As hydrocarbons prices have pushed upwards after their slump, a degree of future planning has returned to the global gas market. New liquefied natural gas (LNG) export projects are in prospect, led by Australia and the United States, but with a few schemes in Africa. In Mozambique’s Rovuma Basin, a final investment decision (FID) on Coral LNG, led by Eni and ExxonMobil, is expected by end-2017, for exports to Asia from the early/mid-2020s. As the industry builds up, Mozambique expects a big domestic dividend, with the Rovuma Basin also supplying domestic gas-to-power (GTP) projects.
Some other new offshore gas producers have sought to promote big-ticket industrial schemes – Ghana’s gas plans have chopped and changed as different factions push different projects – but the defining trend across Africa is to promote GTP. Shifts in the global gas market, including the US shale revolution and technological innovation, mean spot sales have come to take a percentage of the market that seemed highly unlikely only a few years ago. In a continent where population centres are often clustered along coastlines, the installation of a floating storage and regasification unit (FSRU) to supply combined-cycle plants is in vogue. The number of projects now being planned is shown on the map on page 21.
Africa’s west coast has been one focus for these projects, but discussion at the early April Africa Investment Exchange: Gas meeting in London revealed floating import schemes for GTP at various stages of development around the continent. Even Mozambique is mooting LNG imports at Matola to supply GTP facilities in Maputo; this reflects the lack of infrastructure linking the gas-rich north and populous south, and would serve as a stopgap before Rovuma Basin gas can be transported south (by pipeline or FSRU) for domestic consumption.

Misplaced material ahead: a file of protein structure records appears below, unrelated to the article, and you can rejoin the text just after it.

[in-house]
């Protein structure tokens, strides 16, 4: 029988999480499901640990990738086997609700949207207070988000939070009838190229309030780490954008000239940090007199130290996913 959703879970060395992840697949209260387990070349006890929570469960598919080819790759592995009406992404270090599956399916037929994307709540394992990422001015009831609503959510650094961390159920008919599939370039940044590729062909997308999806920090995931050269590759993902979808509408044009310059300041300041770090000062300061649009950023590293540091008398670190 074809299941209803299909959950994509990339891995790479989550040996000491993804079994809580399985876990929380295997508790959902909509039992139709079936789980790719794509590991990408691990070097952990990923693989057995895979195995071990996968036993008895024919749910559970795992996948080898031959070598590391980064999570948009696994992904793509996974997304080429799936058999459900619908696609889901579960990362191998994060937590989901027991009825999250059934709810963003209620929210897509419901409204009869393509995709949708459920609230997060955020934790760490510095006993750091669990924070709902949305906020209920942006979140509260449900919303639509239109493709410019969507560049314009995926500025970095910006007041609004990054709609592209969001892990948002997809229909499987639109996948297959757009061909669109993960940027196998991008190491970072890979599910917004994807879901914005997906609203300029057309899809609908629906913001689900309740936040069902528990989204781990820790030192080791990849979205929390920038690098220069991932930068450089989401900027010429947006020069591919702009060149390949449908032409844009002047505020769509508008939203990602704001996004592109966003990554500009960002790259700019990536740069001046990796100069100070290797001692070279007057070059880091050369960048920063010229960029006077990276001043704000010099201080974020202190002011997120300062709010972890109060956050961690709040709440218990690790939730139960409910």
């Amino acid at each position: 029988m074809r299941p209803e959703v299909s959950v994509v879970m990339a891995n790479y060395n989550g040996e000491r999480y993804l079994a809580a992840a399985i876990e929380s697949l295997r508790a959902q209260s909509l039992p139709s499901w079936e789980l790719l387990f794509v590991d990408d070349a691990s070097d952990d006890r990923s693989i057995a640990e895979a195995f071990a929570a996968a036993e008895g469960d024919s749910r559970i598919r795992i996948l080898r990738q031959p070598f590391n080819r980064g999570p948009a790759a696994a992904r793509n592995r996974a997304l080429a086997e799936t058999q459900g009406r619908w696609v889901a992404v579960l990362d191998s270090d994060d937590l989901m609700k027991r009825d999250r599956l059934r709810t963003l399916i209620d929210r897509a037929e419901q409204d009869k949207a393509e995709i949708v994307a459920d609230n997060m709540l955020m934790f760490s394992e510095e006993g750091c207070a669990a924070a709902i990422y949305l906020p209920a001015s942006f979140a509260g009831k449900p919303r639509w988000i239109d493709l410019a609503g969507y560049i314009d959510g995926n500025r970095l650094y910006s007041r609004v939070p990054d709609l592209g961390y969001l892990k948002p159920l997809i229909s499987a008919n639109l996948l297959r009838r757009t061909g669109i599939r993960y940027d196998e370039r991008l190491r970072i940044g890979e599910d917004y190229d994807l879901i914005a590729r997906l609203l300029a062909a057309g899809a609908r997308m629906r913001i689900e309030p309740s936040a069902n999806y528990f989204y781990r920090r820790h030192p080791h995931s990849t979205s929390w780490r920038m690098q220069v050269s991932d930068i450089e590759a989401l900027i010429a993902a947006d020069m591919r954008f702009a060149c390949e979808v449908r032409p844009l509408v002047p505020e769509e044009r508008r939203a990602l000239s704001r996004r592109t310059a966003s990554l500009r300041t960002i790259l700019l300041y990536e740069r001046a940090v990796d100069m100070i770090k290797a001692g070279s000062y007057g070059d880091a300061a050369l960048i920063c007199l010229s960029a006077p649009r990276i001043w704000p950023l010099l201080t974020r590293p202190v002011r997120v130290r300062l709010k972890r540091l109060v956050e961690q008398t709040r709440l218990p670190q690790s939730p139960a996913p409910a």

Where markets can be secured, new gas reserves will be exported. FID for Equatorial Guinea’s Fortuna development is expected by mid-2017, executives say – a decade after the discovery. Equatorial Guinea “understands LNG”, an executive said; it has no GTP or other commitment for the gas (a proposal to supply a new petrochemicals plant has not proven feasible). The profile of potential customers for Fortuna gas is changing. FLNG is “a big unlocker”, the executive commented.
The business model developed by companies including Golar – which is involved in two of Ghana’s proposed three FSRU projects – is gaining momentum. In the past year, intra-African sales via FSRUs (supplying LNG or liquefied petroleum gas) have quickly risen up the agenda.
But there are complications which industry professionals fear will limit African projects when compared to FLNG developments in other regions. Selling into fragile economies raises questions of government risk, for deals involving insolvent parastatals that may still need sovereign guarantees to underpin financing. Another all too common sub-Saharan problem is highlighted by a consultant who says “LNG imports are not talking to existing infrastructure” – landing the gas can be the easy bit in markets which have to build power plants and transmission facilities from scratch.
The chief executive of an upstream company believes a steady increase in gas prices could be a timebomb for fragile economies. This problem is amplified by the well-documented lack of commercial tariffs in many economies. As an African industry banker puts it: “Not all announced LNG plants will be built. Securing sales contracts and [ensuring] low-cost construction and/or [lower] upstream costs needs to be a priority for all greenfield projects.” But in a market where a substantial number of project developers are looking to buy into the continent’s fast-rising demand for GTP – including established developers and newcomers who include potential investors from private equity, publicly quoted companies and other asset classes – the direction of travel is clear for now: a significant number of projects involving FRSU solutions will emerge in the year ahead.
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